To mark the brand’s anniversary, Gaggenau and Disegno partnered on a project that would celebrate the working method for which Gaggenau has become known: elegant product design, borne out of meticulous process and deliberation.
The result was Food and Time, a project examining how the relationship between duration and food culture. From the length of the growing process, through to deliberation about when to harvest and choices as to preparation, everything that we eat is shaped by time. A food’s colour, shape, texture and structure may all fundamentally change over time. During those transformations, what remains?
To create the project, Disegno and Gaggenau turned to Arabeschi di Latte, an Italian food design studio founded by Francesca Sarti in 2001. Sarti responded with a series of five recipes that reveal the intricate and beautiful ways in which duration shapes the dishes that we eat, as well as the way that we prepare and think about food.
None of the ideas that Sarti developed represent fixed, immutable recipes, but rather they prioritise the processes involved in their creation. The Food and Time recipes will adapt as time moves on, but they still pay homage to where they have come from. All five are living entities that stand in tribute to the impact of time upon the creative process.
Food and Time is a tribute to the creative approach that Gaggenau has fostered from its inception. Gaggenau’s products are not disposable objects or the result of quick, reactionary thinking. Instead, they are the product of 333 years of history and ongoing processes of experimentation, innovation and progression.
Sarti responded to this with a project that shows this same ethos to be alive within wider food culture. Working with the photographer Michael Bodiam, she created five recipes that examine food processes to which the passage of time is essential. Accompanied by still-life images and GIFs shot by Bodiam, Sarti’s recipes encourage us to reflect on the depth of the connection between food and time.
Below, Sarti shares her recipe for Le virtù.
The following slow-cooked dish is a traditional recipe from Teramo, a province in the Italian region of Abruzzo. It is typically eaten each year on the eve of the first day in May and the ingredients consist of all that’s left in the pantry at the end of winter.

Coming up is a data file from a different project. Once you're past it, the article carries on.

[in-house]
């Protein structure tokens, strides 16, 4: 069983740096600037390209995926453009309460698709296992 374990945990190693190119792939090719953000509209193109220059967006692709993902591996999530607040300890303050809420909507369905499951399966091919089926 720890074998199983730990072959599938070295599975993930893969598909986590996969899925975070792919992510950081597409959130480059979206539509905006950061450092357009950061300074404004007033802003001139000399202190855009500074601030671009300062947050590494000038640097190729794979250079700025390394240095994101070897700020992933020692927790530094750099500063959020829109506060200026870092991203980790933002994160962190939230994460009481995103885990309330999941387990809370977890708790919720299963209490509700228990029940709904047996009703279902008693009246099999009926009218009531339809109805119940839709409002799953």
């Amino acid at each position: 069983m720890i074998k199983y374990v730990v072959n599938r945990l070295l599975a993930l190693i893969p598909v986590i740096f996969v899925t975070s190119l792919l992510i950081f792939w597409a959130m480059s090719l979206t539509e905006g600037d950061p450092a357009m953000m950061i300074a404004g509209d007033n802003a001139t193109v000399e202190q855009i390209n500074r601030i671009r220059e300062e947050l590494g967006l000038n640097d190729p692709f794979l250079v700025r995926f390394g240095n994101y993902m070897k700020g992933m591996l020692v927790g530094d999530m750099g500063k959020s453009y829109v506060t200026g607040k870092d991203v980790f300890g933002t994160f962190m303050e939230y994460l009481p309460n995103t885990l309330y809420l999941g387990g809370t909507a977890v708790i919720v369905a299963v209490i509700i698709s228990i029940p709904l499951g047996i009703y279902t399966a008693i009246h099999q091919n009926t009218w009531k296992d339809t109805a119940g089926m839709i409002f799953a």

Each family tends to have their own special recipe and each time you make it the dish tastes different depending on what goes in. Years ago this recipe demonstrated the virtues of a housewife. After the harsh winter season she was still able to provide seven different pulses from the larder, as well as find seven new, fresh spring ingredients for the soup.
In our photographs, bowls with different ingredients are divided into five families: legumes; meat (usually the less expensive cuts); fresh vegetables; herbs and spices; and pasta. We exchanged the contents of the bowls to show that the ingredients are interchangeable.
The duration of the recipe makes one perceive time as a determining factor or ingredient in the soup. Every single ingredient must be cleaned, soaked, and chopped in order to play a small part in the dish’s flavour. In a metaphorical sense, the passing of time relates to the dish’s rich heritage as well as how the characters of the individual ingredients become obscure with the cooking process – with the passing of time every ingredient looses a bit of its character in order to generate a new identity for the dish as a whole.
7 pulses (such as chickpeas, lentils, beans)
7 fresh spring vegetables (such as young carrots, spring onions, baby spinach)
7 herbs (such as basil, thyme, parsley)
7 spices (such as pepper, nutmeg, cloves)
7 meats (such as pig’s trotter, smoked ham, sausage)
7 pasta shapes (such as farfalle, ditali, stelline)
7 grains of rice
– After having cleaned, soaked, cut and trimmed all the ingredients accordingly, cook everything together for seven hours.